The Spark: CME on Discounting Shift and the Future of SOFR

CME front 4 Nov 2020



  • The spark: CCP SOFR discounting switch

  • Fallbacks a catalyst

  • SOFR futures volumes build

  • Non-linear products, a forward term rate both still works in progress 

  • Getting comfortable


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    The spark: CCP SOFR discounting switch

    A key milestone in the transition to risk free rates was passed successfully this month with the switch from Fed Funds to SOFR discounting at CME Clearing. Following its transition to SOFR discounting the CCP also conducted a critical SOFR/FF basis auction, in which over 200 clients participated. Prior to the conversion, market participants had expressed concern over the potential for volatility into and out of the auction, but in the end liquidity was ample enough for the dispersion of risk with only modest choppiness in the basis around the auction.


    Speaking to Total Derivatives, Sunil Cutinho, President of CME Clearing, said the transition had gone very well.


    “The entire transition was a great success, for the industry as well,” he noted, adding that it as the result of two years of “coordinated industry effort.” “We were very well prepared, and had hundreds of conversations with our clients. It was good to see  the transition  and the auction be successful,”  Cutinho says.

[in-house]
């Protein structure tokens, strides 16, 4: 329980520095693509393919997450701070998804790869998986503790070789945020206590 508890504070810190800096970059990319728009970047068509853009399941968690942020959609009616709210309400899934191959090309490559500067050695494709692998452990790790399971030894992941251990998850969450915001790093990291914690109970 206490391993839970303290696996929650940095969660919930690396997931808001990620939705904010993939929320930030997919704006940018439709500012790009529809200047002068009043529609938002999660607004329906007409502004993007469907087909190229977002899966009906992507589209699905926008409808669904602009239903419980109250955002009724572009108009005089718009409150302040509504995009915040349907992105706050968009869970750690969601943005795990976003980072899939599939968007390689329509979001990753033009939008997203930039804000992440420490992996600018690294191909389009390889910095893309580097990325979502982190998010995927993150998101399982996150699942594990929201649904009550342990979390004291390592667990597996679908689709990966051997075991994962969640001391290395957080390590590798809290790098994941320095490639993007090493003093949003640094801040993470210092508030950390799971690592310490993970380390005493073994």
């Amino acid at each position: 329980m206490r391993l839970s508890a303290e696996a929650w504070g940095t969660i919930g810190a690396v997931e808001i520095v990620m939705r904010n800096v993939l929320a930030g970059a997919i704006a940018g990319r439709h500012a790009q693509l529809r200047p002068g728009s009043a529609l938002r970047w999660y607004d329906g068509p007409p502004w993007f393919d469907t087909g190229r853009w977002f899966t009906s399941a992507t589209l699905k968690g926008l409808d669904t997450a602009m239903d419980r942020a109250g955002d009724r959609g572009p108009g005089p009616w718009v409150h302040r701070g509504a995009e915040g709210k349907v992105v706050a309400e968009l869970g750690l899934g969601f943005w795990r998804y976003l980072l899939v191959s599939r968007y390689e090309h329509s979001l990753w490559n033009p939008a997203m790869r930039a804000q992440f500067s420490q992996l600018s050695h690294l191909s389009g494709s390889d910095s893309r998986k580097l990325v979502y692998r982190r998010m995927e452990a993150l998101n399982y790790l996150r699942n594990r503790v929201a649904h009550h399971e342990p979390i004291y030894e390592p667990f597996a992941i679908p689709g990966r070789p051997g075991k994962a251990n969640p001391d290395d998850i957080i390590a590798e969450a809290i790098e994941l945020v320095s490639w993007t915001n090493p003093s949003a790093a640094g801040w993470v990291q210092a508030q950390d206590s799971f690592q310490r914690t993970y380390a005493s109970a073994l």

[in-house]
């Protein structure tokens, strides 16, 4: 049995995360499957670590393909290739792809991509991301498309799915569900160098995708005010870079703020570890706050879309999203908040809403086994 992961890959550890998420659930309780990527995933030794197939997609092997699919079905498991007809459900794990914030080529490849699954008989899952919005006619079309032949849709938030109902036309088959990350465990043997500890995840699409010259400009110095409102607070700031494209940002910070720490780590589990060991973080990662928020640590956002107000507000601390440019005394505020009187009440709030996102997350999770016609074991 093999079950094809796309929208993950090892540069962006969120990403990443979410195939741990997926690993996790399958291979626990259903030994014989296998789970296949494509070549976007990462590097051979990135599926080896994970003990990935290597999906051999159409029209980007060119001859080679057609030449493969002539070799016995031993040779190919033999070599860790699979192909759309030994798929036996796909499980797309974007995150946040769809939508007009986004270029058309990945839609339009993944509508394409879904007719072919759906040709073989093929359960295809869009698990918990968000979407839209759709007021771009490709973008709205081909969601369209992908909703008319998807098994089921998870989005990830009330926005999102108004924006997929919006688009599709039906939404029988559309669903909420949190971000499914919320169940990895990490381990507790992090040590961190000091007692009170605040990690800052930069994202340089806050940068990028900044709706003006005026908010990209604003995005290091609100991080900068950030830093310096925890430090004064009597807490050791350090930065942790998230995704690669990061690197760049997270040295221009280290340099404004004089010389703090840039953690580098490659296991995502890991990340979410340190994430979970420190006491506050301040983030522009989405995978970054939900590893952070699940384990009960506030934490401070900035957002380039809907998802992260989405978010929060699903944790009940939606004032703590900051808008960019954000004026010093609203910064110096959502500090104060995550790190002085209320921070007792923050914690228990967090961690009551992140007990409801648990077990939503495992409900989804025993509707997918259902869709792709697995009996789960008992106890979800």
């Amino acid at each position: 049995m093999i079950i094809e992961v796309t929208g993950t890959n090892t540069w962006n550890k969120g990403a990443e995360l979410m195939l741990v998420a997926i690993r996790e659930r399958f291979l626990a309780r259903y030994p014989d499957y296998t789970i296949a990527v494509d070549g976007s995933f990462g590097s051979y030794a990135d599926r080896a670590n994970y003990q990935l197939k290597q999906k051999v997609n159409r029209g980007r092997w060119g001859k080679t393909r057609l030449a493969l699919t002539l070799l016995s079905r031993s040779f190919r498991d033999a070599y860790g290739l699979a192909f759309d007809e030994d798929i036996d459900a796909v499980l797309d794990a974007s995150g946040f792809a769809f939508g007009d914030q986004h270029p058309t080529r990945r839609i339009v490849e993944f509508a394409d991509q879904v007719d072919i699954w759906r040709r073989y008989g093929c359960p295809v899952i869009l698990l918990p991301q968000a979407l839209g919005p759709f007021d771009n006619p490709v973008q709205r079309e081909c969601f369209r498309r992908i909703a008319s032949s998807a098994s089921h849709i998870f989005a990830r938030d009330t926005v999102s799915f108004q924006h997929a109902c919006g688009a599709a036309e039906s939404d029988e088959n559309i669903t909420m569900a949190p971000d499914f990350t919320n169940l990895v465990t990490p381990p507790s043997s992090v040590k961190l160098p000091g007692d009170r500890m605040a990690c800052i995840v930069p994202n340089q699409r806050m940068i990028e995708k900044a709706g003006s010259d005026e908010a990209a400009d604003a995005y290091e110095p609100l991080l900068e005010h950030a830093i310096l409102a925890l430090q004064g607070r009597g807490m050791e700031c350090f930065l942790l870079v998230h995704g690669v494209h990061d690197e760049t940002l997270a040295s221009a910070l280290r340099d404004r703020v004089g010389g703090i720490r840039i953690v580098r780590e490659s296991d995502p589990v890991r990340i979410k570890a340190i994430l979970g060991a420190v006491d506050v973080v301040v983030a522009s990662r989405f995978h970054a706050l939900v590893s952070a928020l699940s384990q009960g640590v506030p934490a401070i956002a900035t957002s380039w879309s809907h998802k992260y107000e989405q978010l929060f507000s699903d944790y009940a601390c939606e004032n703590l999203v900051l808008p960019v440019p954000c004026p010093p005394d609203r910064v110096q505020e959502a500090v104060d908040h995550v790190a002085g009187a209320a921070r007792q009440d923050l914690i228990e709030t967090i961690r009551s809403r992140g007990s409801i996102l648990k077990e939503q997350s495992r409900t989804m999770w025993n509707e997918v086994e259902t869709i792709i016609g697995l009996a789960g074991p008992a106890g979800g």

Importantly, the conversion has been followed by a jump in SOFR swap volumes – both basis and outright.  “We went from 60 different participants clearing SOFR swaps, to 320 after the transition - a big jump.” CME Clearing cleared a record $90bn SOFR indexed swaps in October alone, Cutinho estimates.  


    Tom Wipf, chair of ARRC and vice chairman for institutional securities at Morgan Stanley, highlights “the change of discounting curves from Fed Funds to SOFR was an important part of the ARRC’s Paced Transition Plan.” 



    Fallbacks a catalyst but work to do

    With the transition to SOFR discounting at the CCPs completed, the market now looks toward the next step in SOFR adoption – the implementation of LIBOR fallbacks. ISDA released its Fallback Protocol on October 23 and it is due to become effective on January 25, 2021. The implementation of ISDA’s fallback could be a ”catalyst” for another step up in activity, Cutinho judges, ahead of key regulatory announcements next year ahead of the cessation of LIBOR, scheduled by regulators for the end of 2021.


    “The launch of the ISDA protocol in October was another key milestone for the market,” Wipf says. “Adherence to this protocol will secure legacy uncleared derivative transactions with fair and transparent fallback language, providing clarity to a large portion of the market. We commend ISDA for this important publication, which is several years in the making,” Wipf adds.